The story, told by Richmond County School Board chairwoman Mary Oglesby, about a first-grade special education student who kept urinating on his classmates because he understood he couldn't be disciplined like his peers, provides a perfect example of why Washington has no business in the nation's classrooms.
The acronym IDEA (Individuals With Disabilities Education Act) is proving to be one of Congress' worst education ideas ever.
It takes discipline away from local teachers and principals and puts it in the hands of bureaucrats in Washington. IDEA came up as regional public school educators aired some of their problems at a congressional hearing Friday in Waynesboro. IDEA federally mandates that impaired students, even those with mild disabilities, must be disciplined more leniently than their non-disabled peers.
This leads to a double-standard that even slow-witted children pick up on: They can get away with most anything, because teachers are fearful of disciplining them (which is why Oglesby's first-grader didn't stop urinating). The dual standard also breeds disrespect for discipline among the regular student population.
The rationale for IDEA is that unless special protection is granted special education students (i.e., the most difficult to educate) local school systems will kick them out to save money.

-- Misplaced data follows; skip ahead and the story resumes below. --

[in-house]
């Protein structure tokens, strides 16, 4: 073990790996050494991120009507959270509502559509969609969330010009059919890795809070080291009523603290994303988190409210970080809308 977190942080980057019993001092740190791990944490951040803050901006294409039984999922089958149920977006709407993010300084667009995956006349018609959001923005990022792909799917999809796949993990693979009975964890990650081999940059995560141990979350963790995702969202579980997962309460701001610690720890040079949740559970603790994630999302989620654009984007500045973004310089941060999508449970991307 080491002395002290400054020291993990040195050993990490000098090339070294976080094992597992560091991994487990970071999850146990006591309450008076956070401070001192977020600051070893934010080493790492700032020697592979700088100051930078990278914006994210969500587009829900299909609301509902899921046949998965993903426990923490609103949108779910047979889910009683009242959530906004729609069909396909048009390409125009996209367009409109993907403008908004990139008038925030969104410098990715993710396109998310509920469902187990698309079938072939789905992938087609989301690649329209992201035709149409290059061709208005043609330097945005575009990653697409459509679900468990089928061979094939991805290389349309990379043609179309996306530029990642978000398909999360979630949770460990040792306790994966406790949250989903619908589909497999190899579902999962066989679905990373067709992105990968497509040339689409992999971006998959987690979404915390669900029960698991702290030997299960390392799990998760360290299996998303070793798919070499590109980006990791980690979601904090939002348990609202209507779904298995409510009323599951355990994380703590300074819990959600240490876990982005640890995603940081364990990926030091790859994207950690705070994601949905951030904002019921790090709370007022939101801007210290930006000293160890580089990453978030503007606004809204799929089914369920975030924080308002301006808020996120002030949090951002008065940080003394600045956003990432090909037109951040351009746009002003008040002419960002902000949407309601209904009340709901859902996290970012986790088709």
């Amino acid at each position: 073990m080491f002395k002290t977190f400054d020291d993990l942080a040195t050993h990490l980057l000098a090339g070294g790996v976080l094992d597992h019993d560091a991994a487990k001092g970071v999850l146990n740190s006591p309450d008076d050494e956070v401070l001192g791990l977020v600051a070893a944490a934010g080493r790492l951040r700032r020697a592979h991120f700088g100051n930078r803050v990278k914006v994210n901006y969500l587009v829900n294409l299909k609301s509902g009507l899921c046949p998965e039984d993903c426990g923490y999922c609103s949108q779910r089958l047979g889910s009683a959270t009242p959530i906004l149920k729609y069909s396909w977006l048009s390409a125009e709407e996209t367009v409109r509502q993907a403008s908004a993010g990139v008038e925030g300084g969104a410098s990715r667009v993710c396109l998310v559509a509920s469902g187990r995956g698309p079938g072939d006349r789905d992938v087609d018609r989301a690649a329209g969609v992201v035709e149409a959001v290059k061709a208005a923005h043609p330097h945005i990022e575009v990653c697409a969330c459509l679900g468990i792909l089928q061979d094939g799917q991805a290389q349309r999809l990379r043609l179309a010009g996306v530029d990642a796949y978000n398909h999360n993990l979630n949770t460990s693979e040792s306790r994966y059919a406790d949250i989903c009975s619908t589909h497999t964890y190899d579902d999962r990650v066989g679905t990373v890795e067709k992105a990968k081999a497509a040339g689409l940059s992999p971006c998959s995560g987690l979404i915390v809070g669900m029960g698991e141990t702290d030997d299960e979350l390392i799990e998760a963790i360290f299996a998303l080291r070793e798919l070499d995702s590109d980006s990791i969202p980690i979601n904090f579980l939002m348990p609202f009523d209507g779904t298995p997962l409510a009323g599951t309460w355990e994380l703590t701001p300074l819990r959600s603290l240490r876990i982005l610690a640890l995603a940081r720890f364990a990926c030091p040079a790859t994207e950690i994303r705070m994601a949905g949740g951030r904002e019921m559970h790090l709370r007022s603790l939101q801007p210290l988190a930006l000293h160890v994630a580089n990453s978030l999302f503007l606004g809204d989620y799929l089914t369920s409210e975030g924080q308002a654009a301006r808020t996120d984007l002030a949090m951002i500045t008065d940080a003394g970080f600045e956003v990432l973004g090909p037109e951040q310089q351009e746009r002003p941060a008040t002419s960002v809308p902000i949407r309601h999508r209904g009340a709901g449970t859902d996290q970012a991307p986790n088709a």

That, of course, insults local school systems. It suggests that only "compassionate" federal know-it-alls -- not local school authorities -- care about troubled students.
This is the kind of elitist, know-nothing thinking that leads to bureaucrats micro-managing classrooms from Washington while local school teachers' hands are tied.
U.S. Rep. Charlie Norwood, R-Ga., told the educators he'll introduce legislation to end the hypocrisy of giving second and third chances to special education students who carry firearms to school when other students are suspended or expelled on the first infraction.
Norwood's reform is welcomed, as far as it goes. But why not revamp IDEA (parts of which are good legislation) even more: To move the power to discipline back to where it belongs -- in local schools and classrooms.
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